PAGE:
They can swap between, say, a 15-year loan and a five-year loan with a more attractive interest rate – an attractive feature, for example, for poor resident doctors who can expect higher paychecks generous in the future. (Meanwhile, bankers who decide to go the nonprofit route might do the opposite.)

Borrowers can choose to pay twice a month instead of once a month to better match their payment cycle and save a few hundred dollars over the life of the loan.

And they can customize the length of their loan up to the month. If a borrower has a monthly payment of, say, $475 and rounds it up to $500, they’ll pay it off 13 months early. Earnest will allow him to opt for a 14-year loan and reward that commitment with a lower interest rate, saving the borrower between $3,100 and $3,600. The borrower can even subscribe to a loan over 13 years and 11 months.

Those who establish an on-time payment history with the company can even skip one payment per year.

In addition, the company offers the typical advantages of a federal loan: protection against unemployment, deferrals of enrollment in higher education for up to three years.

Beryl says Earnest’s other point of differentiation is that the company will also service the loan, while SoFi and Common Bond use third-party services. “The problem with that is that it’s kind of the same less than ideal practice that happens in the mortgage industry,” says Beryl. “You go to your bank and get a mortgage and immediately send all your money every month, but all your customer service and all your bills and anytime you have questions, that’s not the company you’re dealing with. originally processed.”

Beryl says being the point of contact for “very high quality borrowers means a lot.” Earnest’s core demographic is between the ages of 22 and 35, and his average income exceeds $100,000.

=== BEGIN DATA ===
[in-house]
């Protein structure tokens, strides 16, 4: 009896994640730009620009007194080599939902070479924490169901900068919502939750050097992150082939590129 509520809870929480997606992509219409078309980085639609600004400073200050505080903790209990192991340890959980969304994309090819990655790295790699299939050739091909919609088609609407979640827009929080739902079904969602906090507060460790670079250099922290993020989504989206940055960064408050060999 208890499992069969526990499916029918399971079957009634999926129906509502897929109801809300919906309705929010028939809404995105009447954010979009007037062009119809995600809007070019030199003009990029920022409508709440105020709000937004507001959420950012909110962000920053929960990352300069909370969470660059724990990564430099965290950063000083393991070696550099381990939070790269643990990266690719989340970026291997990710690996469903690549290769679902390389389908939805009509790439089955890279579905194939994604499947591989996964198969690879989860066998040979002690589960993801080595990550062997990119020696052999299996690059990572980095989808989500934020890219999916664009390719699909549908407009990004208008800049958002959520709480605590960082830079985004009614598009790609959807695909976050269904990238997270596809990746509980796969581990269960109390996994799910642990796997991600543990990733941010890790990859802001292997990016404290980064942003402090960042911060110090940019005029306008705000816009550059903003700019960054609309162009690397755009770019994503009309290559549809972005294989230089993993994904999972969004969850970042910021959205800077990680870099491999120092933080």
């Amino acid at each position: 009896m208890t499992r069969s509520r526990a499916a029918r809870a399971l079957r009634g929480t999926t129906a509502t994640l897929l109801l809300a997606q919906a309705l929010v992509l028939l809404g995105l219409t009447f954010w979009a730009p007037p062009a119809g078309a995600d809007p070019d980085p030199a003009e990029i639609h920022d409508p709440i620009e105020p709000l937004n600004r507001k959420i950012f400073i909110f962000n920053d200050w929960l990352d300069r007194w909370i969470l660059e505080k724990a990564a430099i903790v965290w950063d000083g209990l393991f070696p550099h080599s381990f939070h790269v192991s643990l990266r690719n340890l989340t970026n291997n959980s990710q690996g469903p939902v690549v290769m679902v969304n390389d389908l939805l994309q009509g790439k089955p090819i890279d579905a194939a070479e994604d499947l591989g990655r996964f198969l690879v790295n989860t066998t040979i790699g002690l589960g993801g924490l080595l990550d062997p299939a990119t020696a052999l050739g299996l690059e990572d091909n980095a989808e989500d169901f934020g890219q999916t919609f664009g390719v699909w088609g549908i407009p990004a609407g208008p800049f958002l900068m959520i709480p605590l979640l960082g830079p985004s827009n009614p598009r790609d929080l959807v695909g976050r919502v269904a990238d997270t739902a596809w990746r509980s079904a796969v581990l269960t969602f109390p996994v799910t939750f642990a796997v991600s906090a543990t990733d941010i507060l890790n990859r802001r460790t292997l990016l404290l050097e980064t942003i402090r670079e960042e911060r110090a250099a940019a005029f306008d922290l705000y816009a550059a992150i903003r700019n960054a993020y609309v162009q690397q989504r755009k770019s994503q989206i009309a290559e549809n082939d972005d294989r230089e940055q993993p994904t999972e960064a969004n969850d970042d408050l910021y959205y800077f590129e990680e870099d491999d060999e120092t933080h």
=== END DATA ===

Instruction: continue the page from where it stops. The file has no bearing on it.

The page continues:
Like SoFi and Common Bond, the company does not charge any setup or prepayment fees. SoFi’s lowest variable interest rates match Earnest at 1.92%, while Common Bond is at 2.66%. Earnest’s highest variable interest rate is 5.75%, while SoFi’s is 4.92% and Common Bond’s is 5.66%. The lowest fixed rates at SoFi and Earnest are 3.5% and at Common Bond 3.89%. Earnest’s highest fixed rate is 7.5%, while SoFi’s is 6.99% and Common Bond’s is 7.24%.

While Earnest’s borrowers appear to be the future 1%, it remains to be seen whether the company’s gamble pays off or not. The company is too young to have much experience with defaults, so it’s too early to judge how well its algorithm identified creditworthy people among the so-called “light cases” – young people whose cases traditional lenders have too few data points for traditional lenders. Additionally, society may stumble in trying to strike the right balance between lending standards that are loose enough to capture as much of this demographic as possible, yet stringent enough to keep defaults low.

If his model succeeds, the implications could go far beyond SoFi and Common Bond’s ability to attract desirable borrowers. As more and more creditworthy student borrowers refinance with these venture capital-backed startups, the federal government could end up with a student loan portfolio with a much higher default rate.

Update, January 27, 2015 at 12:50 p.m. EST: This story originally reported an incorrect amount for Earnest’s Series A funding round. Earnest raised $17 million.